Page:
FILE - Members of Emergency Rescue Services place flowers during the reopening ceremony of the DusitD2 hotel, in Nairobi, Kenya, July 31, 2019, six months after the terror attack that left 21 people dead.
FILE - Members of Emergency Rescue Services place flowers during the reopening ceremony of the DusitD2 hotel, in Nairobi, Kenya, July 31, 2019, six months after the terror attack that left 21 people dead.

NAIROBI - On Jan. 15, 2019, when al-Shabab terrorists attacked an international hotel and office complex in Nairobi, killing 21 people, hotel nurse Noel Kidaliza was shot five times. She survived the attack only to die earlier this month as a result of her injuries, just ahead of the one-year anniversary of the attack.  

As Kidaliza’s surviving relatives Thursday held a memorial service for the latest casualty of the attack, her surviving husband called on Kenyan authorities to do more to stop the Islamist militant group.

Fifty-two-year-old Noel Kidaliza was the hotel nurse at the DusitD2 hotel, when the militants attacked.

Kidaliza’s husband, Benard Kisanya, says the attack changed his family’s life forever.

She was the hotel nurse at Dusit.  The only nurse in that hotel.  During that incident, she had gone out.  She ran back when she heard the explosion.  She realized there was a patient, so she went back.  When she went back, that’s when she met those terrorists,” said Kisanya.

The Islamist militants shot Kidaliza five times – twice in the shoulder and three times in the stomach.   

Kisanya says emergency medical workers got his wife to the Avenue Hospital about an hour after she was shot.

Dr. Paul Odula, who was the operating surgeon, recalled the events of that day.

“She looked very down and hopeless.  She had multiple bullet wounds in her tummy.  She was just lying there.  That’s the first thing I saw.  She was just lying on a stretcher.  So, I came in, took her to theater and realized it was a mess in the tummy.  It was like spaghetti in the tummy instead of intestines. It was a mess. The surgery took us a lot of time, about five hours, to clean her up and connect everything back together,” said Odula.

‘She was a fighter’

Despite her severe injuries, Kidaliza survived and a few weeks later was discharged from the hospital.  

But even when she seemed to be getting better, there were complications.

Because of Kidaliza’s multiple wounds, says Odula, she had to constantly fight off infections.

“She was a fighter. Once she realized she was alive, she fought. She struggled. She tried to keep going. She was lively. I hardly knew her. She was a colleague, a nurse.  I hardly knew her, but we talked, and she talked, and she kept fighting, trying hard,” Odula said.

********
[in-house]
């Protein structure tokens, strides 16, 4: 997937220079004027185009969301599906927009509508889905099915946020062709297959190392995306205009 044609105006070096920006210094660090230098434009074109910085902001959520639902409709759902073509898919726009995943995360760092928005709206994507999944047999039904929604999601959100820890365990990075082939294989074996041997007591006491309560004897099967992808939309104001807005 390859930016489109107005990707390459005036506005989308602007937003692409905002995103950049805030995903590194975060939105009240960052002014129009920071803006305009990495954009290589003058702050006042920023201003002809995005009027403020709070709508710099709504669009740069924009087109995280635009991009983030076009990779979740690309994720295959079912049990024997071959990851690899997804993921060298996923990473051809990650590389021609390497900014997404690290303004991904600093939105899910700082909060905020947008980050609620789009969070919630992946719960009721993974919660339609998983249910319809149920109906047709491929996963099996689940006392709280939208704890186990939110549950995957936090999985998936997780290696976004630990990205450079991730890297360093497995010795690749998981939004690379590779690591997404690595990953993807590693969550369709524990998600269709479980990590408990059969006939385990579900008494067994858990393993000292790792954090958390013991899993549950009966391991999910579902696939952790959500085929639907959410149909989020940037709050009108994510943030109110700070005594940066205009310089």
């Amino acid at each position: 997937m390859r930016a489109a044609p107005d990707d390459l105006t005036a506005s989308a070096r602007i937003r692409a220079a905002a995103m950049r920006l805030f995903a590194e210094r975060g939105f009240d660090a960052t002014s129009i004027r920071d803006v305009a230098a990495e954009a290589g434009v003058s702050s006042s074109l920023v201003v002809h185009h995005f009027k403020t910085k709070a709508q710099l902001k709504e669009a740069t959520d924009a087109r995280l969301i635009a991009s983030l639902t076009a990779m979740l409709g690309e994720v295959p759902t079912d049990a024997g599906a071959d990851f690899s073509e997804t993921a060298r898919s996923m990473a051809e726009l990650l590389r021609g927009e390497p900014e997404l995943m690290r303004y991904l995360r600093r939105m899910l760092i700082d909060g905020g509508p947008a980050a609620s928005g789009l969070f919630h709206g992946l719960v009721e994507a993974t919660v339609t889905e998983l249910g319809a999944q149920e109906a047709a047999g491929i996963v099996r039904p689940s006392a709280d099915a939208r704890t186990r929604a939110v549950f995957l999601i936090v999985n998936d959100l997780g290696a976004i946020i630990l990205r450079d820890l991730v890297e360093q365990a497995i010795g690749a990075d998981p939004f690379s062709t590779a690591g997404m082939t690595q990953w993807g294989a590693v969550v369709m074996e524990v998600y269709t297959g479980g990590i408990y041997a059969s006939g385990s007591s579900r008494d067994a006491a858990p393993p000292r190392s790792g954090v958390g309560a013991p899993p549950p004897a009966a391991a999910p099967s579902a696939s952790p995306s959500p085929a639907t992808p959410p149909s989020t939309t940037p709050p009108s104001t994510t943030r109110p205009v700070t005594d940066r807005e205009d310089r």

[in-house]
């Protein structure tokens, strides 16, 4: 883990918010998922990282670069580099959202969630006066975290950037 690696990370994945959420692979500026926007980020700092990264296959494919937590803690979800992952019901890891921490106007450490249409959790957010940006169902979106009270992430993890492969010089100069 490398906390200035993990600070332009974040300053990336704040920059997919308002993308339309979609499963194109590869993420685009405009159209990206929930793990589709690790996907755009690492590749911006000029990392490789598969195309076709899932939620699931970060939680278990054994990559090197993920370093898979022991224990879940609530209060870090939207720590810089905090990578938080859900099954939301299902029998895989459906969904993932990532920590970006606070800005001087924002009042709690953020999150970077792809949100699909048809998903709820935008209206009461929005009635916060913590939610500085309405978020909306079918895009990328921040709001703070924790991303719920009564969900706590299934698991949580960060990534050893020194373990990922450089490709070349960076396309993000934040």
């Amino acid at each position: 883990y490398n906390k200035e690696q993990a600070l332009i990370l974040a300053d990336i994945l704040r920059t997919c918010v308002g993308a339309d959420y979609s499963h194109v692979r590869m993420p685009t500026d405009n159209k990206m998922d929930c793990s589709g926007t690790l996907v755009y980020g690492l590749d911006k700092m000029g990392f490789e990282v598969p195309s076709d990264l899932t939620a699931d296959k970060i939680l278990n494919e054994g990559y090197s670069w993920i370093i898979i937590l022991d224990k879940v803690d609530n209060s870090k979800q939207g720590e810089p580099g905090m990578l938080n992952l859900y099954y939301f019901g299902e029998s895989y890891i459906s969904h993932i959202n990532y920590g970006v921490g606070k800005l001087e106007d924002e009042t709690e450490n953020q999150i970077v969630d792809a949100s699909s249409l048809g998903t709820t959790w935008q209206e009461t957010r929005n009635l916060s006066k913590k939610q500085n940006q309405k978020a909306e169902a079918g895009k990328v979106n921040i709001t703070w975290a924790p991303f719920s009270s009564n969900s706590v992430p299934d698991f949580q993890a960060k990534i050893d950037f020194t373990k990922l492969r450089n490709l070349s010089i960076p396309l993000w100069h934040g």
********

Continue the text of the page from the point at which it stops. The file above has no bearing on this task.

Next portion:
FILE - A security officer and guard dog patrol the DusitD2 Hotel during its reopening after its closure in January of 2019 following an attack by al-Shabab militants, in Nairobi, Kenya, July 31, 2019.

But after months of struggle, her liver failed and she died on Jan. 2, just two weeks shy of the one-year anniversary of the attack..

The family of Noel Kidaliza Thursday held a private memorial service.

Friends and relatives described Kidaliza as hardworking, warm, kind, and generous.

Her surviving husband Kisanya says she was a loving and nurturing mother to their children.

“My wife was a woman of substance, she loved her family, she was a woman who gave her life to her family.”

More security needed

Kisanya says authorities need to take more practical measures to protect the Kenyan people from terrorism.

He lashed out at Kenyan leaders for big projects like the Building Bridges Initiative (BBI), a controversial project that seeks national compromise on various issues.

“Instead of going for whatever they call BBI, why can’t they go for the security, to protect the citizens?  We vote for them, they are just going round.  There is no employment.  They should create employment for the young people.  If they are not employed, they go [to] these terrorists, they offer you something, they come back to kill us,” Kisanya said.

Kenyan authorities have vowed to stop the militant group, which is an affiliate of al-Qaida. The Islamists have been fighting the government in Mogadishu ever since.

Kenya sent troops to Somalia in 2011 to fight al-Shabab alongside the African Union Mission in Somalia, with forces from at least six African countries.

Al-Shabab has demanded all foreign troops leave Somalia and gives Kenya’s military presence in the country as reason for its attacks.   

Since last year’s assault on the Nairobi hotel, al-Shabab has claimed several other attacks on security and civilians in northeast Kenya, near the Somali border.

In a brazen attack on Jan. 5, the terrorist group attacked a military base in Lamu, Kenya, killing three Americans.

The al-Shabab attack on the Dusit hotel complex was not the first assault by the group in Nairobi. The Islamist militants in 2013 attacked the Westgate shopping mall, killing 67 people.

The group’s deadliest attack in Kenya was in 2015, when al-Shabab gunmen killed 148 people at Garissa University, most of them Kenyan students.